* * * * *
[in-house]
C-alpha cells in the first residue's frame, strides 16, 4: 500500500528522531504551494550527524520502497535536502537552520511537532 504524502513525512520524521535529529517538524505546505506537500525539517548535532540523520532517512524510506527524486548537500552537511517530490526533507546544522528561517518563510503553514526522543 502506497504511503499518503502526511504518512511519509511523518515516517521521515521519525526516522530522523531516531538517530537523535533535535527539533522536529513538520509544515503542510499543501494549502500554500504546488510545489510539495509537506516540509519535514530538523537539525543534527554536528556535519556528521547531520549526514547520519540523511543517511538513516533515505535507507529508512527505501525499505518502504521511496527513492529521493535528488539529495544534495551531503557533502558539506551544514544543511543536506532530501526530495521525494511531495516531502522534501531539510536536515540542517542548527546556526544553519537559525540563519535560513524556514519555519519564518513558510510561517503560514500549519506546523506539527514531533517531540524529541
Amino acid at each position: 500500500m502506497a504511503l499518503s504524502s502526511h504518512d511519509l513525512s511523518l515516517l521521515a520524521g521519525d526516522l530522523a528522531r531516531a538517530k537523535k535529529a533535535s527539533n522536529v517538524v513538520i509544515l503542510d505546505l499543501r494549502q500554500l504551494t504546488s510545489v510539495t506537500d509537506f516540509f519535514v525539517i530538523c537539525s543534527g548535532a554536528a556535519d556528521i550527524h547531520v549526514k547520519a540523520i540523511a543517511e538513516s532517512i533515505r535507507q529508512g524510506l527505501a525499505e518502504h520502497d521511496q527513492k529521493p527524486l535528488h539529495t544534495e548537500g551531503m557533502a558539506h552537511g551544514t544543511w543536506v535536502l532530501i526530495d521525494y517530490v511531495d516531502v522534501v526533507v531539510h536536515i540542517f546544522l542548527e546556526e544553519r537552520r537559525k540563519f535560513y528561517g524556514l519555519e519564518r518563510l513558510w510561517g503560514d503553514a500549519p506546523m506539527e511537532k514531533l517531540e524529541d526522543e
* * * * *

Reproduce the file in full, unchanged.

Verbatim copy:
[in-house]
C-alpha cells in the first residue's frame, strides 16, 4: 500500500528522531504551494550527524520502497535536502537552520511537532 504524502513525512520524521535529529517538524505546505506537500525539517548535532540523520532517512524510506527524486548537500552537511517530490526533507546544522528561517518563510503553514526522543 502506497504511503499518503502526511504518512511519509511523518515516517521521515521519525526516522530522523531516531538517530537523535533535535527539533522536529513538520509544515503542510499543501494549502500554500504546488510545489510539495509537506516540509519535514530538523537539525543534527554536528556535519556528521547531520549526514547520519540523511543517511538513516533515505535507507529508512527505501525499505518502504521511496527513492529521493535528488539529495544534495551531503557533502558539506551544514544543511543536506532530501526530495521525494511531495516531502522534501531539510536536515540542517542548527546556526544553519537559525540563519535560513524556514519555519519564518513558510510561517503560514500549519506546523506539527514531533517531540524529541
Amino acid at each position: 500500500m502506497a504511503l499518503s504524502s502526511h504518512d511519509l513525512s511523518l515516517l521521515a520524521g521519525d526516522l530522523a528522531r531516531a538517530k537523535k535529529a533535535s527539533n522536529v517538524v513538520i509544515l503542510d505546505l499543501r494549502q500554500l504551494t504546488s510545489v510539495t506537500d509537506f516540509f519535514v525539517i530538523c537539525s543534527g548535532a554536528a556535519d556528521i550527524h547531520v549526514k547520519a540523520i540523511a543517511e538513516s532517512i533515505r535507507q529508512g524510506l527505501a525499505e518502504h520502497d521511496q527513492k529521493p527524486l535528488h539529495t544534495e548537500g551531503m557533502a558539506h552537511g551544514t544543511w543536506v535536502l532530501i526530495d521525494y517530490v511531495d516531502v522534501v526533507v531539510h536536515i540542517f546544522l542548527e546556526e544553519r537552520r537559525k540563519f535560513y528561517g524556514l519555519e519564518r518563510l513558510w510561517g503560514d503553514a500549519p506546523m506539527e511537532k514531533l517531540e524529541d526522543e